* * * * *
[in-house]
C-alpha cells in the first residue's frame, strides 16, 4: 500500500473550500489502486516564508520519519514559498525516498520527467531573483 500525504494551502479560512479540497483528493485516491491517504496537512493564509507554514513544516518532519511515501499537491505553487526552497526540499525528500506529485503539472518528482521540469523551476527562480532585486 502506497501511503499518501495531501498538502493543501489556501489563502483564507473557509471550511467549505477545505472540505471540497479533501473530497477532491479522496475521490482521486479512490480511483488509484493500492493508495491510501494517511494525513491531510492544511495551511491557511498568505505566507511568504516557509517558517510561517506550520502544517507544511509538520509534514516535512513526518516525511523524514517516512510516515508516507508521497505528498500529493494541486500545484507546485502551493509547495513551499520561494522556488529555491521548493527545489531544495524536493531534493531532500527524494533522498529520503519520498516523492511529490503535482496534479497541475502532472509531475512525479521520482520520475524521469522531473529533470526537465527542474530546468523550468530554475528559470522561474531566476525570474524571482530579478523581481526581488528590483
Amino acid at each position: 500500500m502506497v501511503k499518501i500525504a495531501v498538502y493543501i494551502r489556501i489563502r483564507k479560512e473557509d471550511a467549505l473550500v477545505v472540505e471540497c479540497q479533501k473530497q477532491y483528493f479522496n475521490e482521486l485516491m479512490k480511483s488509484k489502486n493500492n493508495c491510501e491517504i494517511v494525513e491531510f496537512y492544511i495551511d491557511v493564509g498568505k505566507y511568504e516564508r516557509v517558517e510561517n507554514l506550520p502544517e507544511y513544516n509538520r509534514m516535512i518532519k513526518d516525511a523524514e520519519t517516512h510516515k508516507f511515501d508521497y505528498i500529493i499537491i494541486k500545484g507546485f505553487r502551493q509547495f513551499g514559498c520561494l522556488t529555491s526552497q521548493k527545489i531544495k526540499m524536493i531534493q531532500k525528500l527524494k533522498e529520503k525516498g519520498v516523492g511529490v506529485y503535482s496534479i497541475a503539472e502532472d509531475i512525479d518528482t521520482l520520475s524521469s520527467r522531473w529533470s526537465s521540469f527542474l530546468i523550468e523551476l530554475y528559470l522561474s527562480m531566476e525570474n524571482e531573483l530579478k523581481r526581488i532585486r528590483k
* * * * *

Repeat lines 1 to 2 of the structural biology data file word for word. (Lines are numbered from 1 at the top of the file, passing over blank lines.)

[in-house]
C-alpha cells in the first residue's frame, strides 16, 4: 500500500473550500489502486516564508520519519514559498525516498520527467531573483 500525504494551502479560512479540497483528493485516491491517504496537512493564509507554514513544516518532519511515501499537491505553487526552497526540499525528500506529485503539472518528482521540469523551476527562480532585486 502506497501511503499518501495531501498538502493543501489556501489563502483564507473557509471550511467549505477545505472540505471540497479533501473530497477532491479522496475521490482521486479512490480511483488509484493500492493508495491510501494517511494525513491531510492544511495551511491557511498568505505566507511568504516557509517558517510561517506550520502544517507544511509538520509534514516535512513526518516525511523524514517516512510516515508516507508521497505528498500529493494541486500545484507546485502551493509547495513551499520561494522556488529555491521548493527545489531544495524536493531534493531532500527524494533522498529520503519520498516523492511529490503535482496534479497541475502532472509531475512525479521520482520520475524521469522531473529533470526537465527542474530546468523550468530554475528559470522561474531566476525570474524571482530579478523581481526581488528590483